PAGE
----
We cannot risk the final deathblow to our fragile coastal reef system and fishery with the decision to inject inadequately treated sewage waste into the highly fractured regional karst aquifer system below us.

The Florida barrier Reef is the third largest coral barrier reef system in the world expanding 4 miles wide and 170 miles long. Coral reefs need pristine, clear and nutrient-free waters to survive.

There is no geologic barrier that prevents commingling of waters in this karst aquifer. The Commission should delay their approval of this decision until they can get properly constructed testing of the permeability of the rock thousands of feet below to the surface.

The wrong decision could spell economic death of the lower keys when the reef system dies. The deep wells will not hide the pollution and will not protect the Great White Heron National Wildlife Refuge, the Florida Keys National Marine Sanctuary and the jurisdictional wetlands on Cudjoe Key. Polluted water from deep well injection will damage the reef system.

Deep well injection effluent transported through fractures has made it to the Marquesas Keys 20 miles west of Key West from Marco Island. Aquifer injections at the Marco Island facility have occurred as early as January 1, 1991 according to FDEP.

Fractures were discovered and documented in 2014. Samples taken at those keys have the Marco Island sewage signature. The injected waste fueled the growth of benthic macroalgae and explains the death of the coral heads in Mooney Harbor Key.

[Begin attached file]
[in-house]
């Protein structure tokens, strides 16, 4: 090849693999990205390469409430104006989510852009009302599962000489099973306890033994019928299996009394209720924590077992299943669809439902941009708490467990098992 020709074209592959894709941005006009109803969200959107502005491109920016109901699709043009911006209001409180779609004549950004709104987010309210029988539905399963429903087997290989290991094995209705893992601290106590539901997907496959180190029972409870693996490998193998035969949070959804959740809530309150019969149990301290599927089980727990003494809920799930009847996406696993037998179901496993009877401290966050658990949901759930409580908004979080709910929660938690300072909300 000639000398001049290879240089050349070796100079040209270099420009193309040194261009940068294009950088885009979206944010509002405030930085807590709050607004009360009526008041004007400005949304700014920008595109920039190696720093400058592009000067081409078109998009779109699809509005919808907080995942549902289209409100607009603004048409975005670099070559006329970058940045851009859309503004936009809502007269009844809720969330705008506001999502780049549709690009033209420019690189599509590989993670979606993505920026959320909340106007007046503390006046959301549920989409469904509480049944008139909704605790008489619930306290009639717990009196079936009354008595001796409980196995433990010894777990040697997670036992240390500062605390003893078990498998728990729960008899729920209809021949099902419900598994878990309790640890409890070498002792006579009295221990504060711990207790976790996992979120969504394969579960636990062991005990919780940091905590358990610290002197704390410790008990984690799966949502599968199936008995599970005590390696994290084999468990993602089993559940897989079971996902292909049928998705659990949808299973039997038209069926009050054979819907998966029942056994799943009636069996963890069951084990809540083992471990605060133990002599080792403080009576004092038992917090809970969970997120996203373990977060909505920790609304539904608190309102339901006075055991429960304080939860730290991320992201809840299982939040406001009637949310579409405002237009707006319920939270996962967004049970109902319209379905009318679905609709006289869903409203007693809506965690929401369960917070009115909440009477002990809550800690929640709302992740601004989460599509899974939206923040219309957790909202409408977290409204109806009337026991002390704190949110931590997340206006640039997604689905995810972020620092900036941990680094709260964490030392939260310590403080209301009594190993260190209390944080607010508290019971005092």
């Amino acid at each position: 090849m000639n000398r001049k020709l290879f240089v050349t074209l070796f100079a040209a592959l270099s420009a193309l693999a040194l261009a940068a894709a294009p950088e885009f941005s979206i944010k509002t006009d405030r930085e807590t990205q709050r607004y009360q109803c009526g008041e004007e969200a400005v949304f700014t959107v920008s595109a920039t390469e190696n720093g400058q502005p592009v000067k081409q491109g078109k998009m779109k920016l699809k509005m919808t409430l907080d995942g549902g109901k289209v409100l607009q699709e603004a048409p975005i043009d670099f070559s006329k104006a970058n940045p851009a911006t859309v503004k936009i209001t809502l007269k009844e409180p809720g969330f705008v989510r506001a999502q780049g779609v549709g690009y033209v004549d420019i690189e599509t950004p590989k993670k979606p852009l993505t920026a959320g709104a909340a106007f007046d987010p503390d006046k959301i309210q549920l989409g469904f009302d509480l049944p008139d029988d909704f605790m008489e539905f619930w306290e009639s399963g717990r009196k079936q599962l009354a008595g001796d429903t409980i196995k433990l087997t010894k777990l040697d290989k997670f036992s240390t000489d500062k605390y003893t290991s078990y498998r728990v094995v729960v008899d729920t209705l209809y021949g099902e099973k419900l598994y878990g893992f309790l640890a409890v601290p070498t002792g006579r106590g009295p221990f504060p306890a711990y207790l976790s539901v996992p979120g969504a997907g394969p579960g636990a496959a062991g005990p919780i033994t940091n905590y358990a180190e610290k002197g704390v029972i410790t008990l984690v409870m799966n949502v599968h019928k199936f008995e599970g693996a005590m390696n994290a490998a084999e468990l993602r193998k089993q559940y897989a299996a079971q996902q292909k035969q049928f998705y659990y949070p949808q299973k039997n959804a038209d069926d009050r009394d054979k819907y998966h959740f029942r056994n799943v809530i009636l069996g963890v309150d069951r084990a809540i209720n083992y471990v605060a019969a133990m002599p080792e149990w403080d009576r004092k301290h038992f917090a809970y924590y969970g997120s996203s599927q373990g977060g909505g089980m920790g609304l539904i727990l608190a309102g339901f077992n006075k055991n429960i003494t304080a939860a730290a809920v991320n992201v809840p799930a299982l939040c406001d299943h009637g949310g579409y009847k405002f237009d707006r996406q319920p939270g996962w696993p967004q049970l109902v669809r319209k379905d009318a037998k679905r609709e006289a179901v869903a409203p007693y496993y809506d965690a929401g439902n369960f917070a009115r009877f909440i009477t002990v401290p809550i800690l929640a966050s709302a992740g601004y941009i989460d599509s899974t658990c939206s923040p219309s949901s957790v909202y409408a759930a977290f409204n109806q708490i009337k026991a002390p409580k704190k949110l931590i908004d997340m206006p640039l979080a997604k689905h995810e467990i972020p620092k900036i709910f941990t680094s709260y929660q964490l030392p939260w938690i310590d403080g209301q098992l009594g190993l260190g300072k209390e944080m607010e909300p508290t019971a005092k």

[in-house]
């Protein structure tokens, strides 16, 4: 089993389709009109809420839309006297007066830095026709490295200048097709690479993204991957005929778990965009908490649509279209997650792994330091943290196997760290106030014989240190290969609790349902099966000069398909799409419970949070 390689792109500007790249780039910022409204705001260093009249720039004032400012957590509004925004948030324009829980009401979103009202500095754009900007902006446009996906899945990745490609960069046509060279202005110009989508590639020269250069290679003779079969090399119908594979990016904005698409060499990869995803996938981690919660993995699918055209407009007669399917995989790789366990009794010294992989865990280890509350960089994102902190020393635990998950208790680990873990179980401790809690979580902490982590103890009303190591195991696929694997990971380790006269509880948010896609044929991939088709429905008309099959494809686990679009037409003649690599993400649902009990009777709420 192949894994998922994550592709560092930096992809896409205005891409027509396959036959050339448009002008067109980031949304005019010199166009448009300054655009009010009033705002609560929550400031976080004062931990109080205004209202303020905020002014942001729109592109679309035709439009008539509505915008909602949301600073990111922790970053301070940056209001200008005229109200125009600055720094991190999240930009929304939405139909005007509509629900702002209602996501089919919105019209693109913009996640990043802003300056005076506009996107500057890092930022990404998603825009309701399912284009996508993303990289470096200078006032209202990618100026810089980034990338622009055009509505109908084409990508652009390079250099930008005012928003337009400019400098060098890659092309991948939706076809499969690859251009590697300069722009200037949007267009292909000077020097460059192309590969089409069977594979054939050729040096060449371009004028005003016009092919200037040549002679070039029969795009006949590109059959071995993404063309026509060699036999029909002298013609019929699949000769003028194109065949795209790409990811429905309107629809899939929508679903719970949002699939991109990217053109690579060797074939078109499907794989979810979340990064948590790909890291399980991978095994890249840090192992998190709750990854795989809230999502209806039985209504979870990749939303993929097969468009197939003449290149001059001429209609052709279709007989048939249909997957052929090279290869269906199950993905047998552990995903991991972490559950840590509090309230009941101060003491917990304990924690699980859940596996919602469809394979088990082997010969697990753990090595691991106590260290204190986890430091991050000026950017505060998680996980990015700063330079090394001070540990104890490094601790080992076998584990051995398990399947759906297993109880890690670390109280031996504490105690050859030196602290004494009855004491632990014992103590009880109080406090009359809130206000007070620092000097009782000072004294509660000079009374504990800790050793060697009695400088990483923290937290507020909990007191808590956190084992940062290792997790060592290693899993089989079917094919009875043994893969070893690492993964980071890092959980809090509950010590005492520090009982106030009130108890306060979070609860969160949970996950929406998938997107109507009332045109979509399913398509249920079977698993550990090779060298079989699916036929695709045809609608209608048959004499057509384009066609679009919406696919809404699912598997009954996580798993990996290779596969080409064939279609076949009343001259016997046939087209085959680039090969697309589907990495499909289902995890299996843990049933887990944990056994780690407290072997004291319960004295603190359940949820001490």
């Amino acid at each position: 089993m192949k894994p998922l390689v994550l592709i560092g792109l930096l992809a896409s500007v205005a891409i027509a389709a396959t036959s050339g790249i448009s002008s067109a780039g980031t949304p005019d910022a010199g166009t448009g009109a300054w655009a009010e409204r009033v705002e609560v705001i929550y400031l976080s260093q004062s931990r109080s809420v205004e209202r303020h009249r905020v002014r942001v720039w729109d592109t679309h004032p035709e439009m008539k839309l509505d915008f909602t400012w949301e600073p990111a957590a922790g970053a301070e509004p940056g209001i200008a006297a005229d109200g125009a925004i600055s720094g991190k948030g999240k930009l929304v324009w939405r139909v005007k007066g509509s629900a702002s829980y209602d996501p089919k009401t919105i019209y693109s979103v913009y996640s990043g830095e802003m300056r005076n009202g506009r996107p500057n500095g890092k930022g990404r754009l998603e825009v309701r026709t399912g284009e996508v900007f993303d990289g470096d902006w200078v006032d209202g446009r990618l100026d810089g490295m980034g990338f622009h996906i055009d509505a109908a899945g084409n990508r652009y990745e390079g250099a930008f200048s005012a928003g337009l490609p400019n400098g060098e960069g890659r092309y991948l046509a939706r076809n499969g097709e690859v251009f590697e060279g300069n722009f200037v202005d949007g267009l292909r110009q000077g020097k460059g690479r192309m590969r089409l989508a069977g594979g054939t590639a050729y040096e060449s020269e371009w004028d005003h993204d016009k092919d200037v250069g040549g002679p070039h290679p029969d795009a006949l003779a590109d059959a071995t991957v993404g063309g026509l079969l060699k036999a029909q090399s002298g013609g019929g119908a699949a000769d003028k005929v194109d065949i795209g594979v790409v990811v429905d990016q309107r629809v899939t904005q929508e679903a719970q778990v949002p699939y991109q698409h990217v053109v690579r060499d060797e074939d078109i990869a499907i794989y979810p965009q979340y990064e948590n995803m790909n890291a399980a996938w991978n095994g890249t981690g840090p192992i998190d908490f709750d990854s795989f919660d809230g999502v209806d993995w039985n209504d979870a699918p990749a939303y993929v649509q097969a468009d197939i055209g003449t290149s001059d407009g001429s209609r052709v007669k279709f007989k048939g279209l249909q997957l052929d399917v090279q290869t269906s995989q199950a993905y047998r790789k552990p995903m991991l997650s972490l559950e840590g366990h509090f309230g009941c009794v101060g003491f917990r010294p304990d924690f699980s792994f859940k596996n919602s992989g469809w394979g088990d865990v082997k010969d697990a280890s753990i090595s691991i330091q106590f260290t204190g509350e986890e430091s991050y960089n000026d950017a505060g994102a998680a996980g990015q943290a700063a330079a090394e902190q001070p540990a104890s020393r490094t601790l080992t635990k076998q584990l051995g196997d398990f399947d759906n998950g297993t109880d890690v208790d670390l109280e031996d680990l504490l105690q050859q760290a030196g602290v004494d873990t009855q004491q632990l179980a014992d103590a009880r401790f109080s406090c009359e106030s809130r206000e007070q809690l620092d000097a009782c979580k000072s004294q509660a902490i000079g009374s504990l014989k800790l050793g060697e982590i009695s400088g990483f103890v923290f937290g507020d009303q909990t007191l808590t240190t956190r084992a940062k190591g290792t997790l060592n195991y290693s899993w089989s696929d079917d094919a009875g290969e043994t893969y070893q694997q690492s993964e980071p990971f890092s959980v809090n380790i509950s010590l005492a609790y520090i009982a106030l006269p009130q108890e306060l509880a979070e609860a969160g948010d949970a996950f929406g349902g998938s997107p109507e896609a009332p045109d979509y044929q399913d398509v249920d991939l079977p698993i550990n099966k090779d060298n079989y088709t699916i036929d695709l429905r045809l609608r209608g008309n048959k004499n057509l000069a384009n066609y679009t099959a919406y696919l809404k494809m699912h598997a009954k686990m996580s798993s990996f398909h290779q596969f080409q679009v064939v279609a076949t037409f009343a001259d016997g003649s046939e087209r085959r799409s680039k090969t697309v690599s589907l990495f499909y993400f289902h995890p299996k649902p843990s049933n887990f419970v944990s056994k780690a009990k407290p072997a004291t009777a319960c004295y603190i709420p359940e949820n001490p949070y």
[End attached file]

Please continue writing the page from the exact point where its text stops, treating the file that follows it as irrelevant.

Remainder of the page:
It is a real tragedy that sewage injection from Key Largo killed Carysfort Reef. Life has vanished there.

The Florida Aqueduct Authority and the Monroe County Commission should not make a decision based on bad science. Injection of wastes into the aquifer has not worked so far. It is a cheap fake solution. It is unfortunate that the local civic leadership would attempt to allow a repetition of this failed technology.

The real alternatives to eliminate environmental destruction from shallow and deep wells are to:

  1. Construct a reverse osmosis wastewater treatment plant like the 1 MGD facility in San Diego
  2. Design a closed loop system using that water as the source water for municipal water plants.
  3. Bring back cisterns for every household.
  4. Construct an anaerobic digester co-located with the RO facility to convert the sewage sludge into methane gas for energy to power the facility.

Stop injection before it is too late.

December McSherry

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December McSherry has been fishing and swimming in the Florida Keyes since the 1950’s.
She has studied Florida’s natural water systems and advocated for conservation
and protection of Florida waters since the 1960’s. To this day she still enjoys the
lower keys with her family.

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